Though I am a cat lover, my asthma makes it impossible for me to own a cat, so I fell into an ill-advised relationship with some feral cats who live in the vacant lot next to my little grocery store. Our relationship lacks synergy and it works like this: the cats yowl and I feed them. They’re tough and sleazy, not cats you can cozy up to. They’re GCs – Grocery Cats. Feeding them is a thankless job, a job motivated by coercion and blackmail. They’re shaking me down daily and I can’t escape.
Grocery Cats can be calico, Manx, Siamese, Persian or Tabby. What sets them apart is not breed but attitude. Among cats who have raised attitude to a fine art, Grocery Cats have gone a step beyond.
Perhaps I can explain Grocery Cats by contrasting them with well-bred cats who are indigenous to bookstores. My favorite bookstore has a Siamese named Desdemona. She rubs against friendly ankles, allows her ears to be scratched, and sits in the check stand to supervise cash transactions. She dozes in display windows and bats feathery catnip balls to entertain customers.
Desdemona stares at display books as if she were reading them and probably she is. I would guess that her taste runs to English literature – Shakespearean tragedies and T.S. Eliot.
Desdemona would never live at my grocery store. Even if she were allowed inside, and the health inspector says she is not, she would sniff and make a haughty exit. We don’t have the cushie chairs, soft carpets, or sunny display windows a bookstore cat requires. At dinnertime, she eats cat food. That makes her different from Grocery Cats.
GCs care only about groceries. They don’t know about cushie chairs, soft carpets, or sunny display windows. You can’t get close enough to scratch their ears, and they can’t be bothered supervising anything. They don’t read either. If a cookbook with a photo of fettucini Alfredo fell open in front of a GC, he might notice. He might even chew up the page. But if you think GCs read for self improvement, forget about it.
Every night at 10 o’clock a pack of GCs, led by a cross-eyed tabby I call Kitty Wampus, stands under my front portal and yowls. We have an understanding. I deliver dinner, and they quit panhandling my customers.
In the past I fed them from broken bags of cat food, bent cans of spaghetti, and outdated dairy products. If I didn’t deliver on time, they took matters into their own paws. They would dash into my store (a feline beeline) and bite open a bag of Purina.
But they settled for Purina only because they weren’t able to open a refrigerator door and bite into a ham. They have attitudes about what they will eat. After all, they have an entire grocery store full of goodies from which to choose.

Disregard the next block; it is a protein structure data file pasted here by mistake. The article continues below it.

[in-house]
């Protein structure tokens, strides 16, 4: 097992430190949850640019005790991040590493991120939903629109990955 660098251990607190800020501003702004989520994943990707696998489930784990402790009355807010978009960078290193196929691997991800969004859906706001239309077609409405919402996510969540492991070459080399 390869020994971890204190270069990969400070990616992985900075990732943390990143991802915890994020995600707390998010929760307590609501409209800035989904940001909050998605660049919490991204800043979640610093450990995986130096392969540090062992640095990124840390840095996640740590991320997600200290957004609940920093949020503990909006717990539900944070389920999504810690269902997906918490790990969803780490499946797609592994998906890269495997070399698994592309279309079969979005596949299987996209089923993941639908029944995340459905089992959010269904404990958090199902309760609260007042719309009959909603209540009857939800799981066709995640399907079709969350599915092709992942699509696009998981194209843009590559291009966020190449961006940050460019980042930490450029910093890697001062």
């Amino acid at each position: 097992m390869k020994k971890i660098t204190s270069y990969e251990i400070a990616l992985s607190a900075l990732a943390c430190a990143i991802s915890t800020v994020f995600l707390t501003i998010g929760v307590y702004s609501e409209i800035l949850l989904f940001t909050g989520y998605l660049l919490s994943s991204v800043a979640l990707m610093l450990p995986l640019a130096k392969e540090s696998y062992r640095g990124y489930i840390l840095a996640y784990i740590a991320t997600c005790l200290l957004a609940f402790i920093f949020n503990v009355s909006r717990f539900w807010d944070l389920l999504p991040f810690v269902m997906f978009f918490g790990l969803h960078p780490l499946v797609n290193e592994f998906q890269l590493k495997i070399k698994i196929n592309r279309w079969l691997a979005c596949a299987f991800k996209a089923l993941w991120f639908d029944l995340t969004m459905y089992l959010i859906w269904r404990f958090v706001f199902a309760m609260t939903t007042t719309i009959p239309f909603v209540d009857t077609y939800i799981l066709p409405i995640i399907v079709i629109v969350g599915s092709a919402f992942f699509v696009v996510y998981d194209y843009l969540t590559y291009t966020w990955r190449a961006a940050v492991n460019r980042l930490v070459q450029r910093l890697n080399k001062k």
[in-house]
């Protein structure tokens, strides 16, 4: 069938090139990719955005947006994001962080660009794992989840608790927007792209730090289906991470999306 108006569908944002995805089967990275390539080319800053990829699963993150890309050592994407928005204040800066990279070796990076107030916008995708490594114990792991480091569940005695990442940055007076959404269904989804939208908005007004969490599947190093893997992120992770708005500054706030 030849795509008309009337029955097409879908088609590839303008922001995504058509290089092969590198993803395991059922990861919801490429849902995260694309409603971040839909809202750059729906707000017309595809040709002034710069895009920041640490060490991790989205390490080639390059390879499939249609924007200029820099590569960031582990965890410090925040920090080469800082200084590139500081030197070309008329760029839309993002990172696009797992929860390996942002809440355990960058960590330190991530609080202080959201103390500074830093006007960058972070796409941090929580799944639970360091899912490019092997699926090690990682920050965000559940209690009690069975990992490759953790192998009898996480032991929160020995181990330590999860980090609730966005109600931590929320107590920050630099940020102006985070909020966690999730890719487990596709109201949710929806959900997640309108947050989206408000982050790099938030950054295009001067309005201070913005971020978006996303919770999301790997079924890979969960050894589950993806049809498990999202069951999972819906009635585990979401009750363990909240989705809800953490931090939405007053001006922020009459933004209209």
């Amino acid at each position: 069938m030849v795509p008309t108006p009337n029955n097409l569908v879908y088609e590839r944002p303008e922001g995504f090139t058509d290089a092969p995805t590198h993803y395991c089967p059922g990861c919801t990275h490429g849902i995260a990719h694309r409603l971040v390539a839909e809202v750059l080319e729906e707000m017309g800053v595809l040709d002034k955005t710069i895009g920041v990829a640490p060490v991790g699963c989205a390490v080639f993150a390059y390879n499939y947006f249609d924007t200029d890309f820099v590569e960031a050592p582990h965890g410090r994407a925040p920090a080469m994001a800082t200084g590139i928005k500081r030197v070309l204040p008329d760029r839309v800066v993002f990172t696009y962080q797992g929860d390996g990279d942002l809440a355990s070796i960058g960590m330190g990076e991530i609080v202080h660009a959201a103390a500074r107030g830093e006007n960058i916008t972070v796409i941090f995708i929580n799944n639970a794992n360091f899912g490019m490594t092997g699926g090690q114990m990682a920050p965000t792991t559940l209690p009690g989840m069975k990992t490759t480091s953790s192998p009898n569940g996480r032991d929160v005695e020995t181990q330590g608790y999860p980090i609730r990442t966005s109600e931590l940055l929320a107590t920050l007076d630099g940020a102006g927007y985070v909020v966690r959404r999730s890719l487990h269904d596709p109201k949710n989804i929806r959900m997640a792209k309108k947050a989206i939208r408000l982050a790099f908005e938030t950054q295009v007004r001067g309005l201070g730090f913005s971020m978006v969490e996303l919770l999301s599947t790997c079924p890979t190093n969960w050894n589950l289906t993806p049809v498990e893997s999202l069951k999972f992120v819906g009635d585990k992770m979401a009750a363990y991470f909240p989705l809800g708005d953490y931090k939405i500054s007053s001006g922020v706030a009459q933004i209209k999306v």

One night last summer I made the mistake of giving them a barbecue sandwich that was out of date. Kitty Wampus dug in, followed by his brothers Dutch and Bugsy. They would have fought over it, but they couldn’t stop eating long enough. All I saw was a blur of fur. The way they ate that sandwich and licked the cellophane, I knew they wouldn’t be settling for any more Purina.
From that day forward, the GCs have stood over full bowls of cat food and caterwauled for barbecue. One night when I couldn’t stand the racket, I grabbed a broom and chased them through the ragweed in the vacant lot next door. In no time I was doubled over, gasping, suffering the worst asthma attack of the season. As I sucked on my inhalers, I knew Dutch, Bugsy, and Kitty Wampus were catnapping under the cottonwoods, grooming themselves, and smirking because they’d taught me a lesson.
Now every evening the GCs stroll along my front porch as if to remind me they’re running a protection racket. The Cosa Nostra of catdom. If I feed them barbecue, they won’t run me through the ragweed.
They’re giving me nightmares. In my dreams Dutch and Bugsy drive up to the store in a gangster car. They get out, slouch against my lamp post, smoke Lucky Strikes, and cast tough glances that say, “Barbecue. Make it snappy.”
It’s an asthmatic’s worst nightmare – cats, ragweed, Lucky Strikes. So I cave in. I deliver. I consider it asthma prevention. The problem is that barbecue sandwiches aren’t covered by my health insurance and they’re becoming a sizable out-of-pocket expense. Sometimes when I’m lucky, a customer will bear the cost.
Here’s how it works:
Customer: You have hungry cats yowling outside.
Me: I beg your pardon. I can’t hear you over the hungry cats yowling outside.
Customer: Poor things. I’ll buy them some Purina.
Me: Don’t bother. They want barbecue.
Customer: Barbecue cat food?
Me: No. Barbecue sandwiches.
Me: If you don’t want to buy barbecue, they might settle for sardines in tomato sauce or white tuna packed in spring water.
Customer: Those scruffy strays?
Me: They’re hungry. Poor kitties.
Customer: Okay, I’ll buy three barbecue sandwiches.
I heat the sandwiches in the microwave and the customer lays the open packages on the sidewalk. The cats eat the meat, shred the bread, and tear the cellophane into a thousand pieces. It gives new meaning to the term “kitty litter.”
When the cats finish, they slink away. Then I breathe more easily and enjoy a rare moment of peace. I’ve survived the GCs for one more day. But I know they’re out there, relaxing in the ragweed, smoking Luckies and working up an appetite.